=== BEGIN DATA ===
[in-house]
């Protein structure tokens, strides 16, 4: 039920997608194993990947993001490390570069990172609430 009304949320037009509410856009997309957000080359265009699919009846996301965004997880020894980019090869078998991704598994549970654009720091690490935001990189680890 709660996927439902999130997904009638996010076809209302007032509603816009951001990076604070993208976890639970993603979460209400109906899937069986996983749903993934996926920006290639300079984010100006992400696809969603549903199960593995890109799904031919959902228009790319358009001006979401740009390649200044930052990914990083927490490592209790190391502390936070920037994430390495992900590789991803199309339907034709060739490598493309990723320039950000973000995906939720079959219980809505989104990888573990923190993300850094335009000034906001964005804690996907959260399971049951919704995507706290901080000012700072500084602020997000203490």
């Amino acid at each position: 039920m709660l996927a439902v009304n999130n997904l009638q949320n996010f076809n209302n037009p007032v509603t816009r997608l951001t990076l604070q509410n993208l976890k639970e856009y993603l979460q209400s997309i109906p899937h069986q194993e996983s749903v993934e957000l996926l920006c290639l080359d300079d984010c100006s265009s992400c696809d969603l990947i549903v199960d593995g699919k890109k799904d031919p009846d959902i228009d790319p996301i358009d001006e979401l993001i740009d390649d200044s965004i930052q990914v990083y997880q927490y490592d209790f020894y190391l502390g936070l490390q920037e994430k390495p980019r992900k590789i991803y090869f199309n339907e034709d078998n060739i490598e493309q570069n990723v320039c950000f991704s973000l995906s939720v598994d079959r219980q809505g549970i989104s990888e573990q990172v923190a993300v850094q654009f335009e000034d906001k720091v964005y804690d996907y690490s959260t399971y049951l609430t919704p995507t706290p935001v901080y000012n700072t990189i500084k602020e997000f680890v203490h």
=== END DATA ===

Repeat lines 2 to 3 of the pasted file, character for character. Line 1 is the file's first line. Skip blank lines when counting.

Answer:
């Protein structure tokens, strides 16, 4: 039920997608194993990947993001490390570069990172609430 009304949320037009509410856009997309957000080359265009699919009846996301965004997880020894980019090869078998991704598994549970654009720091690490935001990189680890 709660996927439902999130997904009638996010076809209302007032509603816009951001990076604070993208976890639970993603979460209400109906899937069986996983749903993934996926920006290639300079984010100006992400696809969603549903199960593995890109799904031919959902228009790319358009001006979401740009390649200044930052990914990083927490490592209790190391502390936070920037994430390495992900590789991803199309339907034709060739490598493309990723320039950000973000995906939720079959219980809505989104990888573990923190993300850094335009000034906001964005804690996907959260399971049951919704995507706290901080000012700072500084602020997000203490």
């Amino acid at each position: 039920m709660l996927a439902v009304n999130n997904l009638q949320n996010f076809n209302n037009p007032v509603t816009r997608l951001t990076l604070q509410n993208l976890k639970e856009y993603l979460q209400s997309i109906p899937h069986q194993e996983s749903v993934e957000l996926l920006c290639l080359d300079d984010c100006s265009s992400c696809d969603l990947i549903v199960d593995g699919k890109k799904d031919p009846d959902i228009d790319p996301i358009d001006e979401l993001i740009d390649d200044s965004i930052q990914v990083y997880q927490y490592d209790f020894y190391l502390g936070l490390q920037e994430k390495p980019r992900k590789i991803y090869f199309n339907e034709d078998n060739i490598e493309q570069n990723v320039c950000f991704s973000l995906s939720v598994d079959r219980q809505g549970i989104s990888e573990q990172v923190a993300v850094q654009f335009e000034d906001k720091v964005y804690d996907y690490s959260t399971y049951l609430t919704p995507t706290p935001v901080y000012n700072t990189i500084k602020e997000f680890v203490h």